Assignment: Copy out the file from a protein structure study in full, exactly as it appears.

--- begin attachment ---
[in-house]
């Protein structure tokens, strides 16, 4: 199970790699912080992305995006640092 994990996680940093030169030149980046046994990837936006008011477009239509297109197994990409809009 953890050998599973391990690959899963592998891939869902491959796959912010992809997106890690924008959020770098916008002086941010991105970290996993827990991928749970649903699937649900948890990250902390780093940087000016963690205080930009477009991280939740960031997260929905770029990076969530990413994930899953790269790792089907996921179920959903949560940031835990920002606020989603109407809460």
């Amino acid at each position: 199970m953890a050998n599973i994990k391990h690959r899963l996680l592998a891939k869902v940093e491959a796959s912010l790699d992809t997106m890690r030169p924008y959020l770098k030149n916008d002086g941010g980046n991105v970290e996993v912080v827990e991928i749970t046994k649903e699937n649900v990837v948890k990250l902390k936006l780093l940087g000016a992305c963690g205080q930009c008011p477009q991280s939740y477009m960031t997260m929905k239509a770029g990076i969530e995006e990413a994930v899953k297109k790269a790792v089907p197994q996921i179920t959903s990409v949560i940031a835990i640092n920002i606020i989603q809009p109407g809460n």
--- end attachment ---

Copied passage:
[in-house]
């Protein structure tokens, strides 16, 4: 199970790699912080992305995006640092 994990996680940093030169030149980046046994990837936006008011477009239509297109197994990409809009 953890050998599973391990690959899963592998891939869902491959796959912010992809997106890690924008959020770098916008002086941010991105970290996993827990991928749970649903699937649900948890990250902390780093940087000016963690205080930009477009991280939740960031997260929905770029990076969530990413994930899953790269790792089907996921179920959903949560940031835990920002606020989603109407809460």
């Amino acid at each position: 199970m953890a050998n599973i994990k391990h690959r899963l996680l592998a891939k869902v940093e491959a796959s912010l790699d992809t997106m890690r030169p924008y959020l770098k030149n916008d002086g941010g980046n991105v970290e996993v912080v827990e991928i749970t046994k649903e699937n649900v990837v948890k990250l902390k936006l780093l940087g000016a992305c963690g205080q930009c008011p477009q991280s939740y477009m960031t997260m929905k239509a770029g990076i969530e995006e990413a994930v899953k297109k790269a790792v089907p197994q996921i179920t959903s990409v949560i940031a835990i640092n920002i606020i989603q809009p109407g809460n």